The MyVA initiative was launched in September 2014 to reorient VA around the needs of the Veteran.
“We want every Veteran to have a seamless, integrated, and responsive VA customer service experience every time,” said Secretary Bob McDonald.
A Veterans experience that is predictable, consistent and easy to access starts with unleashing the power of employees to embrace a positive, revolving culture.
While most VA medical centers across the country already had measures in place to improve the Veteran experience, the MyVA realignment formally unified those efforts to create a consistent and measurable Veteran experience based on outcomes.
Demonstrating that for all to see, the James A. Haley Veterans Hospital in Tampa, Florida just hosted their 7th annual Veterans’ Experience Fair to show Veterans they can make positive changes.
Heather Weckmen, a nurse manager for the VA Spinal Cord Injury Center, said one of the changes they are most proud of is the “5/10 rule,” a customer experience policy adopted from organizations like Walt Disney, Hilton and the Ritz Carlton to create zones of hospitality.
Tampa VAMC is implementing the “5/10 rule” to better serve Veterans.
“When you are within 10 feet of a patient or caregiver you make eye contact and give a warm smile. When you are five feet from a guest, give a friendly greeting,” she said.
The Veteran Experience Council also meets regularly to evaluate feedback from Veterans and determine courses of actions to continue improve their service.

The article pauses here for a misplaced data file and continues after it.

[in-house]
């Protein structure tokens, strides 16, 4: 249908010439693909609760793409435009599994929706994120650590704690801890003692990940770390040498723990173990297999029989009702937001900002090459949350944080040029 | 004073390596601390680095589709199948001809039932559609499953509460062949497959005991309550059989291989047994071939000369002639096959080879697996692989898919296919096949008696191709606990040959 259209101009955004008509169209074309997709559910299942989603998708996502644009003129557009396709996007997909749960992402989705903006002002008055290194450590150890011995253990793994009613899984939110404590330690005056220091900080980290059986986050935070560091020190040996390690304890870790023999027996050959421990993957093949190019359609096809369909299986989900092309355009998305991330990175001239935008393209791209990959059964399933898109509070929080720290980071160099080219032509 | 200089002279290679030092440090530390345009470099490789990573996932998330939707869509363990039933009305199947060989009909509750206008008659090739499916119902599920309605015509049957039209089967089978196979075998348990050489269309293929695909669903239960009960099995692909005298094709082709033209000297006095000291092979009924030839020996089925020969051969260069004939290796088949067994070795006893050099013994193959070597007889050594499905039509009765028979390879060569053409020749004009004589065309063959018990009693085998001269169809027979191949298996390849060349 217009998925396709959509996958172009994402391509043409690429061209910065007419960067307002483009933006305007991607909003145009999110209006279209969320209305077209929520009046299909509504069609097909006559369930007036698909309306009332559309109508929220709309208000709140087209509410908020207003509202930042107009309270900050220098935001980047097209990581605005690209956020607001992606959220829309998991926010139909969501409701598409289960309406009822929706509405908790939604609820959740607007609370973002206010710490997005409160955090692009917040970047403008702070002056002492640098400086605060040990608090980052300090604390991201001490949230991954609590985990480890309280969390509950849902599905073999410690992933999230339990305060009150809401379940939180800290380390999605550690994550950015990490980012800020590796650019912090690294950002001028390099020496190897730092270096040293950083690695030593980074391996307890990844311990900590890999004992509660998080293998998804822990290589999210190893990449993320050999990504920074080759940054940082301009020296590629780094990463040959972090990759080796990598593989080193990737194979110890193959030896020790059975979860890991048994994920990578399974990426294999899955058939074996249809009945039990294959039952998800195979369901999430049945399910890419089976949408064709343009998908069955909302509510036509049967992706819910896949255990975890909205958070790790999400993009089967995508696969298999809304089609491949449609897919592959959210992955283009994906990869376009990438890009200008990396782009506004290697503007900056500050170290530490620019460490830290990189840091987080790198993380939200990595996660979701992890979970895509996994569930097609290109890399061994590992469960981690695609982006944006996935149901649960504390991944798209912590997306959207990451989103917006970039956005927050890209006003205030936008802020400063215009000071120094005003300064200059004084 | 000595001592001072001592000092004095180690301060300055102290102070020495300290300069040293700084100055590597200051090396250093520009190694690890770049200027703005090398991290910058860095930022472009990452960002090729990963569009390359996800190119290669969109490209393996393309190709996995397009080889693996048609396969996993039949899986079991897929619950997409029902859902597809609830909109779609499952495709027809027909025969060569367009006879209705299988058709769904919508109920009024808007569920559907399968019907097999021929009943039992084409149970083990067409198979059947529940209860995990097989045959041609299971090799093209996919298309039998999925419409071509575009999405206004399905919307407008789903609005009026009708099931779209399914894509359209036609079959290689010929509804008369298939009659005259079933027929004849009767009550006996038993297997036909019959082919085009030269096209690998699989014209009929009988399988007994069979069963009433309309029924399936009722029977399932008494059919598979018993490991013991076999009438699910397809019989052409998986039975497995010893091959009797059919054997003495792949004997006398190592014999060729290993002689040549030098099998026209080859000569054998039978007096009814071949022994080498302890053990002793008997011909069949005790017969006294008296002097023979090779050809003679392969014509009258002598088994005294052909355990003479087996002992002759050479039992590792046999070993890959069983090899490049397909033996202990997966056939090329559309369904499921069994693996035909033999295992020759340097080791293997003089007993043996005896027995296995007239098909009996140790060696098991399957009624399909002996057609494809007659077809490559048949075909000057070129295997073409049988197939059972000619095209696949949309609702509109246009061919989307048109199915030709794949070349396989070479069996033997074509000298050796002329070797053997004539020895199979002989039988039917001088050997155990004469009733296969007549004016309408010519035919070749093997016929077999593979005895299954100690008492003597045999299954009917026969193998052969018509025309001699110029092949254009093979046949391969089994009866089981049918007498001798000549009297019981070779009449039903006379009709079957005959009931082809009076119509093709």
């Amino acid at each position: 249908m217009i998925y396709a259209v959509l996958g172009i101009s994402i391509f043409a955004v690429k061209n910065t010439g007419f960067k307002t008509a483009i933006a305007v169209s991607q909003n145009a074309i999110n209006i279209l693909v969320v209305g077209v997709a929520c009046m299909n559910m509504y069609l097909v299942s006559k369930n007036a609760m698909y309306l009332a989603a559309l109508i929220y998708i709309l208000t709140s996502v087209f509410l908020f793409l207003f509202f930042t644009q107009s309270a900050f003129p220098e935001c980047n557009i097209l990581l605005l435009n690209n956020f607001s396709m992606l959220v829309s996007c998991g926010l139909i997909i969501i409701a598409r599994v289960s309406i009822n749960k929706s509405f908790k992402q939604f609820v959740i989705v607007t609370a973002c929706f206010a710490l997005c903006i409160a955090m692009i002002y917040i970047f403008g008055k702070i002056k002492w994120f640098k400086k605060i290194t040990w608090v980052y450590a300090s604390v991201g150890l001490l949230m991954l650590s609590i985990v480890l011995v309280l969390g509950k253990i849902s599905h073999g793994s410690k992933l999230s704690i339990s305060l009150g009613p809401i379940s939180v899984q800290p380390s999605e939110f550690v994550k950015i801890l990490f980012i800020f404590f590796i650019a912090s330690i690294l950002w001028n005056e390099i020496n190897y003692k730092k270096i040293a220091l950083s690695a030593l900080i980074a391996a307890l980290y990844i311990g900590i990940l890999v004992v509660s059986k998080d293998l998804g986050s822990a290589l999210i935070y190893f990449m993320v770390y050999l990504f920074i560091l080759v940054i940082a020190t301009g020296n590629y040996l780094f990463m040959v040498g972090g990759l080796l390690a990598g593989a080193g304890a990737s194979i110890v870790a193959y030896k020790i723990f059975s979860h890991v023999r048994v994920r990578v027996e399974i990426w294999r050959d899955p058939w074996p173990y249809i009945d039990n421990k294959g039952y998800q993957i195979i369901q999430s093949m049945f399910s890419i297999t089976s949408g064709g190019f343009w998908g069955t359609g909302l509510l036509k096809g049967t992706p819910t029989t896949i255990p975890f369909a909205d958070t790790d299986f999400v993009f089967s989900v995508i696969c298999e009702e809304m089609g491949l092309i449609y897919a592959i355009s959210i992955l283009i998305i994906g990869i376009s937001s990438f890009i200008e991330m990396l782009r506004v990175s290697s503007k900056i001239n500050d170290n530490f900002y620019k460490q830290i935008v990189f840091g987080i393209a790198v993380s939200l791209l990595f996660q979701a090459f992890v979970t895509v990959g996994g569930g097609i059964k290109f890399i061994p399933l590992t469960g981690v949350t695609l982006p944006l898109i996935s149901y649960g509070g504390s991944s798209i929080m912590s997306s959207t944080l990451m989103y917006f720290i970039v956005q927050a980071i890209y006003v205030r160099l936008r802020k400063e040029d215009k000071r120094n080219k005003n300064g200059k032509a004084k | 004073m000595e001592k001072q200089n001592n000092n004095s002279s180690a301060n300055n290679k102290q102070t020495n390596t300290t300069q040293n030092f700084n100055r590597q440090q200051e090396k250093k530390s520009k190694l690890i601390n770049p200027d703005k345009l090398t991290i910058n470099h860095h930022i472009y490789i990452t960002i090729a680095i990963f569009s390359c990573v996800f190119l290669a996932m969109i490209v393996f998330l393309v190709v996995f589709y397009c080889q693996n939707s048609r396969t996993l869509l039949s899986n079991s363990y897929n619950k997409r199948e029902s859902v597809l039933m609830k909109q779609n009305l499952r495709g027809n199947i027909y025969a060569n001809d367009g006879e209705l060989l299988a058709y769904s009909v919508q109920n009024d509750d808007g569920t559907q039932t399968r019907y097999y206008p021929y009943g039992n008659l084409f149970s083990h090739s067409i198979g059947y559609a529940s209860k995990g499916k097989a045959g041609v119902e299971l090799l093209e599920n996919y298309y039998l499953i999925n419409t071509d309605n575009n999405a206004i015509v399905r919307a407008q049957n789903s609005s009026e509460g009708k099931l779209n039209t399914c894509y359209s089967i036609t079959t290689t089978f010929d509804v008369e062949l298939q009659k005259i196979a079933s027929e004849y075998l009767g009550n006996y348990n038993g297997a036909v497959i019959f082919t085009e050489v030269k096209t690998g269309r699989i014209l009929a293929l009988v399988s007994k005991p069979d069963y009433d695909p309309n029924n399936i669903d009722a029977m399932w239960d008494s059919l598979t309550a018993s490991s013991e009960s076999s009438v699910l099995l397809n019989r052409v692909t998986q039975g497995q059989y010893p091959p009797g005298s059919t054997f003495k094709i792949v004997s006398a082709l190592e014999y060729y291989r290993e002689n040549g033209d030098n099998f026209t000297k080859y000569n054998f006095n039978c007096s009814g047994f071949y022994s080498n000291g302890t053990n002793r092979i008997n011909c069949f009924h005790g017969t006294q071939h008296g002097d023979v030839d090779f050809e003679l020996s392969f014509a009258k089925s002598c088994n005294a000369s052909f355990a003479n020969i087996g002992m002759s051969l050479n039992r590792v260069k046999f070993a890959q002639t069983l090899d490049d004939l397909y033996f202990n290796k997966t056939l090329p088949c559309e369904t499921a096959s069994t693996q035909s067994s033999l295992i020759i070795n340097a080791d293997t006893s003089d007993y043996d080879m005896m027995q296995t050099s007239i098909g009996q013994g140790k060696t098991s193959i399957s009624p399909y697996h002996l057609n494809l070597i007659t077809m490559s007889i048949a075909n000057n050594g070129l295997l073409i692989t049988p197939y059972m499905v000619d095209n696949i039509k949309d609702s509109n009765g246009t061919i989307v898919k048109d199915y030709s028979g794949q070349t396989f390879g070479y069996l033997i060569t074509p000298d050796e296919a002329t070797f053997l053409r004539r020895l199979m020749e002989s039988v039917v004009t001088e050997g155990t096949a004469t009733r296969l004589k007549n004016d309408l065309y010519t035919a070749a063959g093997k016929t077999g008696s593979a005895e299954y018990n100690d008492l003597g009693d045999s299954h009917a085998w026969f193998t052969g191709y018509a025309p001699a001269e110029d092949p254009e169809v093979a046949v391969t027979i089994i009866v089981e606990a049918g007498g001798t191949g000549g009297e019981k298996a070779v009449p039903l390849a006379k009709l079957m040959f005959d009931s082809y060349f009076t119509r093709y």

“We want to be a five star organization, as we move towards that we want the voice of the Veteran to lead us,” Weckman said.
Marine Corps Veteran Robert Lynch is Tampa VA’s chief experience officer. Vantage Point previously reported how Lynch provided all of his volunteer greeters and staff with khaki pants and collared shirts that read “concierge.”
So how is it working out?
“We’ve gotten a lot of comments on how the uniform puts that extra touch of enhancing the experience for Veterans,” Robert said.
When Veterans have questions, they know who to talk to. Robert said his volunteers and staff are being trained and encouraged to not just tell the Veteran where their appointment is located, but also take them there.
“The Veterans are coming here to face their problems, and we want to set the tone for their day from the very beginning. Simple things mean so much,” Lynch said.
Veterans can expect to see more changes and smiles at the Tampa VA and VA facilities across the country as MyVA continues to improve the Veterans’ experience.